There was never any question about his golf game. Even less of an issue, however, was Paul Harney’s devotion to his family.
It came first, even if his golf career took a hit.
And years later, how did that sit with him?
“No regrets. Not a one,” Harney told me back in 2001 when he blessed me with hours of his time for a feature story in The Boston Globe. “I was so very lucky. I enjoyed playing, and when I played well, which I did an awful lot of times, it was so enjoyable.”
Arguably the greatest Massachusetts-born golfer, Harney died Wednesday at age 82. No shock to those who knew Harney, but he left this world surrounded by those who made it very special for him: his wife, Patricia, and six children.
“A father should be with his family,” Harney told me, and never has a man lived up to his beliefs like this humble and soft-spoken gentleman.
Born in the central Massachusetts city of Worcester, Harney starred at nearby Holy Cross, and by 1955 was a member of the PGA Tour. Though he was one of the longest hitters and very best putters, Harney kept his word to Patricia. He became a full-time club pro and part-time PGA Tour player when their oldest child started school.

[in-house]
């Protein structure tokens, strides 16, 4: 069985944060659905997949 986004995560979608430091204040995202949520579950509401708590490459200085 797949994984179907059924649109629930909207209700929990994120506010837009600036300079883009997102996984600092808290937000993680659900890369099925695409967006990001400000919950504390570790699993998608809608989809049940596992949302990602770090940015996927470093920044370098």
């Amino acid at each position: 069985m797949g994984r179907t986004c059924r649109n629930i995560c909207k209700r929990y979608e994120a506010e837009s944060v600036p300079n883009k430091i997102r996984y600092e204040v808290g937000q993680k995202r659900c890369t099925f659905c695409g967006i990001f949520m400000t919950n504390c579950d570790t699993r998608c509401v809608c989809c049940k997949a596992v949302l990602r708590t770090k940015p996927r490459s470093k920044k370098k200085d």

Though he never devoted all of his energies toward his PGA Tour career, Harney managed to win seven tournaments, including the L.A. Opens of 1964 and ’65. His final win, the 1972 Andy Williams San Diego Open, was remarkable because by then he was the father of six and a club pro in Massachusetts who hadn’t touched a club in weeks because of winter snow.
He also dominated the Massachusetts Open, winning five in all, including four in a row.
In 1964, Harney invested in an executive-style golf course in Falmouth on Cape Cod and by 1974 he had moved there to run the facility. He remained a fixture at the golf course, beloved by members and visitors, pampered by his children and grandchildren.
For good reason, too.
He was a very special man.